Acne occurs when the pores of the skin become clogged, inflamed, and sometimes infected. These clogged pores can result in blackheads, whiteheads, pustules, or cysts. Acne is common in teenagers, but can also occur in adults.
Acne starts in the skin's sebaceous glands. These glands secrete an oily substance called sebum. The sebum normally travels through a tiny hair follicle from the gland to the skin's surface. Sometimes the sebum becomes trapped and mixes with dead skin cells and bacteria. This causes clogged pores called comedones.
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Blackheads are comedones that reach the skin's surface. Whiteheads are comedones that stay beneath the surface of the skin. Small red bumps, pimples, and cysts may also develop.
The main causes of acne include:
Acne is more common in people who are Caucasian. It is also common in people who are 12-24 years old.
Factors that increase your chance of acne include:
Acne symptoms vary from person to person and can range from mild to severe (based on how many and where they are present). They include:
The areas of your skin with the most sebaceous glands will be examined. These areas include the face, neck, back, chest, and shoulders. You have acne if any of the findings are present.
If your acne is severe, you may be referred to a dermatologist (skin specialist).
Acne will require a combination of treatments. Most acne does not require surgery. Most treatments may take several weeks to work. Your skin may actually appear to get worse before it gets better.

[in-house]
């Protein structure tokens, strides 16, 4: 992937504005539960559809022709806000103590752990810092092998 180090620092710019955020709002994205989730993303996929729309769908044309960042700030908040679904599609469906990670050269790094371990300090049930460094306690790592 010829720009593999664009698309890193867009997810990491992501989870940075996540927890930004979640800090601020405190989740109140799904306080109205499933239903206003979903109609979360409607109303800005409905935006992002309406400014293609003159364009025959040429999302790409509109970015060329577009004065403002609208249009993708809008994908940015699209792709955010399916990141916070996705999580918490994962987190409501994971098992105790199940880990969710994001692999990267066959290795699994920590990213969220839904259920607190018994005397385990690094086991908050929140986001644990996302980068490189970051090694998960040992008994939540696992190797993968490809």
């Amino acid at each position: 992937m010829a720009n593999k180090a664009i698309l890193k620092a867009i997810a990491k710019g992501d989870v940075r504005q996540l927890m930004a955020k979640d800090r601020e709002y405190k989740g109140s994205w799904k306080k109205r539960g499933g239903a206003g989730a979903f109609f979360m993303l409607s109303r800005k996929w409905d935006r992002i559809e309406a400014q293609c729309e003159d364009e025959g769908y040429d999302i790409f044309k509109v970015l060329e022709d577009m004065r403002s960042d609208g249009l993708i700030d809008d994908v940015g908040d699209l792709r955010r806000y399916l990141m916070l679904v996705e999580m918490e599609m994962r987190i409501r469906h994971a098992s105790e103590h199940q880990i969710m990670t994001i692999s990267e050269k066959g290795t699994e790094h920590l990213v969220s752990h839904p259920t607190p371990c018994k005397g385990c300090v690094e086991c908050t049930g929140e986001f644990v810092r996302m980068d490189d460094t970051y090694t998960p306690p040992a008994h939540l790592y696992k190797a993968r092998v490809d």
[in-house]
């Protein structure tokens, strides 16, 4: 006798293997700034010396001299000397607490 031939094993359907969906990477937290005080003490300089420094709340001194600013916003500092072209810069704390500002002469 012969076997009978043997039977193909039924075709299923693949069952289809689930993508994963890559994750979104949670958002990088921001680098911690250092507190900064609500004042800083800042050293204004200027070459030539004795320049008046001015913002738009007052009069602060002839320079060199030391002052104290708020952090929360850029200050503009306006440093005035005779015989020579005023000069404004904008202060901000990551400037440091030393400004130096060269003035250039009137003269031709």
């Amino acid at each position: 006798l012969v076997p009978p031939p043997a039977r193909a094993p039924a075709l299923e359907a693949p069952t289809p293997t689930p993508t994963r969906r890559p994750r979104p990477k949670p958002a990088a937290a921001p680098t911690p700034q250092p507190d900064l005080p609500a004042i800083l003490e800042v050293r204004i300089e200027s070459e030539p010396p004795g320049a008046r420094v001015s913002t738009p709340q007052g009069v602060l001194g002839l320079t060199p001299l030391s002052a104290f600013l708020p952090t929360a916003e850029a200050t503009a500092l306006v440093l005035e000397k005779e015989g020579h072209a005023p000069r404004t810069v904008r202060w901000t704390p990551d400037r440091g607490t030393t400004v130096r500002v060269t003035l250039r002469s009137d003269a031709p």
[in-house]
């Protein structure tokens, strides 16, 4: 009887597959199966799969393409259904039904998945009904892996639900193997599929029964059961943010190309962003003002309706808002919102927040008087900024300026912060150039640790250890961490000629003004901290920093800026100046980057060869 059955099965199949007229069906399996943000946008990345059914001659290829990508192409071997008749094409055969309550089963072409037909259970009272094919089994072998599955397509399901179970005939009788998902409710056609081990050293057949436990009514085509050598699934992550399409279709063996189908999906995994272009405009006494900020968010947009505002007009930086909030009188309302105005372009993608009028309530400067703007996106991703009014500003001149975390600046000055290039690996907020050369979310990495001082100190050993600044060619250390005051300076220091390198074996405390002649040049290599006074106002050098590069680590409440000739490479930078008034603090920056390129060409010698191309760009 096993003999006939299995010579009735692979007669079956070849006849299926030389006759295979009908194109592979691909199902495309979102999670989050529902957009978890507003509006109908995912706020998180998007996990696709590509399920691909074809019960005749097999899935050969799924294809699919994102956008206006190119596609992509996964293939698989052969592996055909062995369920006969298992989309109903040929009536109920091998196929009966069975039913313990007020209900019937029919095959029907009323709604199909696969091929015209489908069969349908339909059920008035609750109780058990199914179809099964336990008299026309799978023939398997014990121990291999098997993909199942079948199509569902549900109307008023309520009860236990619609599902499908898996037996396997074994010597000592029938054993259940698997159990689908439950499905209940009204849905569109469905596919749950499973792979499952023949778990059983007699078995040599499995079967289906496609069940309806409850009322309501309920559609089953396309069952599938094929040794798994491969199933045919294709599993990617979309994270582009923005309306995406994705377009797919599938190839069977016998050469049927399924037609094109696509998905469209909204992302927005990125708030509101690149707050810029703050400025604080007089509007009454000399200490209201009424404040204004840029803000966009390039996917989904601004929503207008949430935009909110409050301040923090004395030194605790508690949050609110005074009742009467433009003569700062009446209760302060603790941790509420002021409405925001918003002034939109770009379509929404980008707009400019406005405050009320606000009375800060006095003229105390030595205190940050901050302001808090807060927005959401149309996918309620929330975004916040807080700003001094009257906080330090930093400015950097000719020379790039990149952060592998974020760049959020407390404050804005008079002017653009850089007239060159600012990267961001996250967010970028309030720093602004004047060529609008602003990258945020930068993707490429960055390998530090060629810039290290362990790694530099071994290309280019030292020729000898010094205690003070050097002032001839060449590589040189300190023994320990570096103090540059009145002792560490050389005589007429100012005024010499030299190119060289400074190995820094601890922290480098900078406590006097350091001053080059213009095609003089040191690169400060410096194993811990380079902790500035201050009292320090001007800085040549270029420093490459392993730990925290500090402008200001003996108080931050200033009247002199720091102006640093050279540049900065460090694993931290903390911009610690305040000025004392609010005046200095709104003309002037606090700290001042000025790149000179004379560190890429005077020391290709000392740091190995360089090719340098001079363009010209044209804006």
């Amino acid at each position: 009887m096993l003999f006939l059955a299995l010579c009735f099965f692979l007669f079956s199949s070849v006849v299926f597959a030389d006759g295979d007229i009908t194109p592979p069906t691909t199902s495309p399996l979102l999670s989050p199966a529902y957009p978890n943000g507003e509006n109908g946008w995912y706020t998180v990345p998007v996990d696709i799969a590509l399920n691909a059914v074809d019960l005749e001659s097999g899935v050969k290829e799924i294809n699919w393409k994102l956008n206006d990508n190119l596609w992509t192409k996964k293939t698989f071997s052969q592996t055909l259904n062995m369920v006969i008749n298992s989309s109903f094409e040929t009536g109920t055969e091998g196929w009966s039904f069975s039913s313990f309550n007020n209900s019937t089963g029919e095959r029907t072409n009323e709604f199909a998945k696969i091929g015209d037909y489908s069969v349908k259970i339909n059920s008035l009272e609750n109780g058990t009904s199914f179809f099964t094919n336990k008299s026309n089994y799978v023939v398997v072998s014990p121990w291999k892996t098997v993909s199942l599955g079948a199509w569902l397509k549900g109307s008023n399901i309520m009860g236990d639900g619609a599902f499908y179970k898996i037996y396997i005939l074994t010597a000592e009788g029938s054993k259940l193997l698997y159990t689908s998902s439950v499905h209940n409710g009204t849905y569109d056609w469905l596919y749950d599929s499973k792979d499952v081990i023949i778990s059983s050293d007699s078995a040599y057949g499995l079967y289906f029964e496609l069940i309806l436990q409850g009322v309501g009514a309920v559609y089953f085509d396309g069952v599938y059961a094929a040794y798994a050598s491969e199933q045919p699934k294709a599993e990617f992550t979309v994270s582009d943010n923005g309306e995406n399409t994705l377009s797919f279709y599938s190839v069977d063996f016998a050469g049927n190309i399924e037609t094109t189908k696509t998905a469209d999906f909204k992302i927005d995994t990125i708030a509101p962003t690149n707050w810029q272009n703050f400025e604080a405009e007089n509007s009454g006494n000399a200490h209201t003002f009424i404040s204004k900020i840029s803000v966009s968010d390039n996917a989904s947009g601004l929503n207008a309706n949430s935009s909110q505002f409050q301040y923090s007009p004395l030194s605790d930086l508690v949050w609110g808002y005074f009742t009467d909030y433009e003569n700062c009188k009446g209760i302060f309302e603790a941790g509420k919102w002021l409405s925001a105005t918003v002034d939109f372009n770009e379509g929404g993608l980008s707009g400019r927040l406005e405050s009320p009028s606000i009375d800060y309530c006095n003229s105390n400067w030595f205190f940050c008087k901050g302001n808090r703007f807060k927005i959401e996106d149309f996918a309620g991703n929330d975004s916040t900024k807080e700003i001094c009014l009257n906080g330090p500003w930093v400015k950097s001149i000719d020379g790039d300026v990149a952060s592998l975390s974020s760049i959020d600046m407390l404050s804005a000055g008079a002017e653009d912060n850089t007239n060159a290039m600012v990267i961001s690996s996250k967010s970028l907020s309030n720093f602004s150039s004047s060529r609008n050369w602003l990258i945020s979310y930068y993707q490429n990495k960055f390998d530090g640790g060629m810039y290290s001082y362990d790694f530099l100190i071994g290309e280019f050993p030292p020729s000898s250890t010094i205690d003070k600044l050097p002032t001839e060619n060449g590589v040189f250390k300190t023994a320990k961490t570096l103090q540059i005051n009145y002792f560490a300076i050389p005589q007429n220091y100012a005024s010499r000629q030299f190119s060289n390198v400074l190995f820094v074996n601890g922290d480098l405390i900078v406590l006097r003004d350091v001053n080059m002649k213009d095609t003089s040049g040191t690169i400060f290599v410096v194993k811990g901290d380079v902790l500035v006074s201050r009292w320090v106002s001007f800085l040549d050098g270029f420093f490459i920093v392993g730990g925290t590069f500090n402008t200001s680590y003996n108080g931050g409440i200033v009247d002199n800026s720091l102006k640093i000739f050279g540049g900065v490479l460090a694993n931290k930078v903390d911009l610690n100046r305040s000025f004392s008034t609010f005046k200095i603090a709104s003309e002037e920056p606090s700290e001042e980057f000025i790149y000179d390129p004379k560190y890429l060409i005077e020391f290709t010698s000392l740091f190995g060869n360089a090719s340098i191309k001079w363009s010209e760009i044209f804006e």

It is also common to have to change treatments after current treatments stop working.
Medications to treat acne include:
There are a number of procedures that can be used by your doctor or dermatologist to treat acne, examples include:
Some of the procedures have risks, such as scarring and infection.
It can be difficult to prevent acne from occurring. It can be difficult to control the factors that cause acne. But, there are some things you can do to keep your acne from getting worse:
The Acne Resource Center Online
The American Academy of Dermatology
Canadian Dermatology Association
Acne. American Academy of Dermatology website. Available at: https://www.aad.org/dermatology-a-to-z/diseases-and-treatments/a---d/acne. Accessed November 7, 2014.
Acne. EBSCO DynaMed Plus website. Available at: http://www.dynamed.com/topics/dmp~AN~T115279/Acne. Updated August 26, 2016. Accessed September 30, 2016.
Questions and answers about acne. National Institute of Arthritis and Musculoskeletal and Skin Diseases website. Available at: http://www.niams.nih.gov/Health_Info/Acne/default.asp. Updated May 2013. Accessed November 7, 2014.
9/2/2009 DynaMed Plus Systematic Literature Surveillance http://www.dynamed.com/topics/dmp~AN~T115279/Acne: Arowojolu A, Gallo M, et al. Combined oral contraceptive pills for treatment of acne. Cochrane Database Syst Rev. 2009;(3):CD004425.
Last reviewed December 2014 by Michael Woods, MD
Please be aware that this information is provided to supplement the care provided by your physician. It is neither intended nor implied to be a substitute for professional medical advice. CALL YOUR HEALTHCARE PROVIDER IMMEDIATELY IF YOU THINK YOU MAY HAVE A MEDICAL EMERGENCY. Always seek the advice of your physician or other qualified health provider prior to starting any new treatment or with any questions you may have regarding a medical condition.
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